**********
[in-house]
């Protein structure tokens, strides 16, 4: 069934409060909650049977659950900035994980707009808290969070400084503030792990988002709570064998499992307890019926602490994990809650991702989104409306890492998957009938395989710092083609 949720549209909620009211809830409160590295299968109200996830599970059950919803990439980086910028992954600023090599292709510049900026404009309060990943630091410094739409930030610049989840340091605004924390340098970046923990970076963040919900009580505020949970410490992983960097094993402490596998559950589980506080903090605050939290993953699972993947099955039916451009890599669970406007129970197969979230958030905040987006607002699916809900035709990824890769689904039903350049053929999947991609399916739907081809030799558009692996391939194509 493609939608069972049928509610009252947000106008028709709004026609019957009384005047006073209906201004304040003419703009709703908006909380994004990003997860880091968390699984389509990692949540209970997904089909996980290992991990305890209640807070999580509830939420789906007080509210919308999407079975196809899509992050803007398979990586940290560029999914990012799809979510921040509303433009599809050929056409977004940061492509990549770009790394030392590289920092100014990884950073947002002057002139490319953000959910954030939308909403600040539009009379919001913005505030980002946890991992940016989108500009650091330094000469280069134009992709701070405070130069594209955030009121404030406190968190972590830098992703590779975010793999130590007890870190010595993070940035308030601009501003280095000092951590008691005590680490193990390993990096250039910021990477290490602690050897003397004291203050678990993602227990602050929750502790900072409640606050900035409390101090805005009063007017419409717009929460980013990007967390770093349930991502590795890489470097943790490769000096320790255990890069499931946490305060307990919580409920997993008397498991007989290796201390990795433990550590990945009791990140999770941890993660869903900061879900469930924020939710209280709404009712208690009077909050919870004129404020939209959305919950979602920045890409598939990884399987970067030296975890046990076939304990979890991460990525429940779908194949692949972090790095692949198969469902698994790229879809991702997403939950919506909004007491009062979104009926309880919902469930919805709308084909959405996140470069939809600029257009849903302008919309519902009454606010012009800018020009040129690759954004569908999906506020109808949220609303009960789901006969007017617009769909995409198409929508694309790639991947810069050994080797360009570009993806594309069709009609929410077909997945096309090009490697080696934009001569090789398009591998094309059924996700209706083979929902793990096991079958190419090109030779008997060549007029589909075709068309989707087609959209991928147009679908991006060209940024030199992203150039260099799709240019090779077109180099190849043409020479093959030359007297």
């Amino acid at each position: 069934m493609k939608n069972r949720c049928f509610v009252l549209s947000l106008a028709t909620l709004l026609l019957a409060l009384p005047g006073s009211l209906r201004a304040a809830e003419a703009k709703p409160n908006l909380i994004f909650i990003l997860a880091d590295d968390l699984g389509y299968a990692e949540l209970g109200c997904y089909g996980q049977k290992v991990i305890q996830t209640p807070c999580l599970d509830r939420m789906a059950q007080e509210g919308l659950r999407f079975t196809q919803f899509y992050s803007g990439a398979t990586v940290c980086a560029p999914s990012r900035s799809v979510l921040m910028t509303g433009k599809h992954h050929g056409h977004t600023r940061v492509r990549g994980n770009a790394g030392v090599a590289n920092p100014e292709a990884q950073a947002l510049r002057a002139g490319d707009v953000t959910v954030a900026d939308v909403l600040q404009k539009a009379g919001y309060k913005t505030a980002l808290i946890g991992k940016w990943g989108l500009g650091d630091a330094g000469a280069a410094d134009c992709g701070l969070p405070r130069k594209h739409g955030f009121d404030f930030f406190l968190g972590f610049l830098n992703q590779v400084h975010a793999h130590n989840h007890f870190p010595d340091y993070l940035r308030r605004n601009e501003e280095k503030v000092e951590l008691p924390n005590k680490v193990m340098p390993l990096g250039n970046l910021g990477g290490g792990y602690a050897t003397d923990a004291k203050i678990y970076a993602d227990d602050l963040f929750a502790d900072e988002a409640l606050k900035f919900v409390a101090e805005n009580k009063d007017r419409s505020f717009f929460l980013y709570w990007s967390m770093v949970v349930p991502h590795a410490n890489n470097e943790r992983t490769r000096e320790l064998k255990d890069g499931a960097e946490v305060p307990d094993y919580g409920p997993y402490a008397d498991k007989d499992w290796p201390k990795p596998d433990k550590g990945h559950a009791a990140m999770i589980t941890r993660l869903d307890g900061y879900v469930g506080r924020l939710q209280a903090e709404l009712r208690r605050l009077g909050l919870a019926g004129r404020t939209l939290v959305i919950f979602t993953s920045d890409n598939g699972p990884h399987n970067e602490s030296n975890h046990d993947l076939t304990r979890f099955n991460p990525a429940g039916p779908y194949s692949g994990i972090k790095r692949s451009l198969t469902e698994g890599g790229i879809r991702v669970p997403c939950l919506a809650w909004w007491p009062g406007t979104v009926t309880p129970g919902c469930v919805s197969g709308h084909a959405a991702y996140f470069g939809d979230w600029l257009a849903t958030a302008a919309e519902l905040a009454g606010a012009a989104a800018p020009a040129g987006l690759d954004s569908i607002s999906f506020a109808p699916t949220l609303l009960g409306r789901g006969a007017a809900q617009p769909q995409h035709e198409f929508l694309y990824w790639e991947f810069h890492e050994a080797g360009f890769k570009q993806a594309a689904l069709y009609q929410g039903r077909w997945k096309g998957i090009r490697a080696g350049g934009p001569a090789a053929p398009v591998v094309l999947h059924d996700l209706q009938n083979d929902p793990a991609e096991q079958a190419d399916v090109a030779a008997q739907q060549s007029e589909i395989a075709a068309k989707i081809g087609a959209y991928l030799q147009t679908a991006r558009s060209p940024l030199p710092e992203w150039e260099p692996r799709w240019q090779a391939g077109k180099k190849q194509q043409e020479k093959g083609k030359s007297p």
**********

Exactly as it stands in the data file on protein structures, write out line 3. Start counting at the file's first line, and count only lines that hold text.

């Amino acid at each position: 069934m493609k939608n069972r949720c049928f509610v009252l549209s947000l106008a028709t909620l709004l026609l019957a409060l009384p005047g006073s009211l209906r201004a304040a809830e003419a703009k709703p409160n908006l909380i994004f909650i990003l997860a880091d590295d968390l699984g389509y299968a990692e949540l209970g109200c997904y089909g996980q049977k290992v991990i305890q996830t209640p807070c999580l599970d509830r939420m789906a059950q007080e509210g919308l659950r999407f079975t196809q919803f899509y992050s803007g990439a398979t990586v940290c980086a560029p999914s990012r900035s799809v979510l921040m910028t509303g433009k599809h992954h050929g056409h977004t600023r940061v492509r990549g994980n770009a790394g030392v090599a590289n920092p100014e292709a990884q950073a947002l510049r002057a002139g490319d707009v953000t959910v954030a900026d939308v909403l600040q404009k539009a009379g919001y309060k913005t505030a980002l808290i946890g991992k940016w990943g989108l500009g650091d630091a330094g000469a280069a410094d134009c992709g701070l969070p405070r130069k594209h739409g955030f009121d404030f930030f406190l968190g972590f610049l830098n992703q590779v400084h975010a793999h130590n989840h007890f870190p010595d340091y993070l940035r308030r605004n601009e501003e280095k503030v000092e951590l008691p924390n005590k680490v193990m340098p390993l990096g250039n970046l910021g990477g290490g792990y602690a050897t003397d923990a004291k203050i678990y970076a993602d227990d602050l963040f929750a502790d900072e988002a409640l606050k900035f919900v409390a101090e805005n009580k009063d007017r419409s505020f717009f929460l980013y709570w990007s967390m770093v949970v349930p991502h590795a410490n890489n470097e943790r992983t490769r000096e320790l064998k255990d890069g499931a960097e946490v305060p307990d094993y919580g409920p997993y402490a008397d498991k007989d499992w290796p201390k990795p596998d433990k550590g990945h559950a009791a990140m999770i589980t941890r993660l869903d307890g900061y879900v469930g506080r924020l939710q209280a903090e709404l009712r208690r605050l009077g909050l919870a019926g004129r404020t939209l939290v959305i919950f979602t993953s920045d890409n598939g699972p990884h399987n970067e602490s030296n975890h046990d993947l076939t304990r979890f099955n991460p990525a429940g039916p779908y194949s692949g994990i972090k790095r692949s451009l198969t469902e698994g890599g790229i879809r991702v669970p997403c939950l919506a809650w909004w007491p009062g406007t979104v009926t309880p129970g919902c469930v919805s197969g709308h084909a959405a991702y996140f470069g939809d979230w600029l257009a849903t958030a302008a919309e519902l905040a009454g606010a012009a989104a800018p020009a040129g987006l690759d954004s569908i607002s999906f506020a109808p699916t949220l609303l009960g409306r789901g006969a007017a809900q617009p769909q995409h035709e198409f929508l694309y990824w790639e991947f810069h890492e050994a080797g360009f890769k570009q993806a594309a689904l069709y009609q929410g039903r077909w997945k096309g998957i090009r490697a080696g350049g934009p001569a090789a053929p398009v591998v094309l999947h059924d996700l209706q009938n083979d929902p793990a991609e096991q079958a190419d399916v090109a030779a008997q739907q060549s007029e589909i395989a075709a068309k989707i081809g087609a959209y991928l030799q147009t679908a991006r558009s060209p940024l030199p710092e992203w150039e260099p692996r799709w240019q090779a391939g077109k180099k190849q194509q043409e020479k093959g083609k030359s007297p």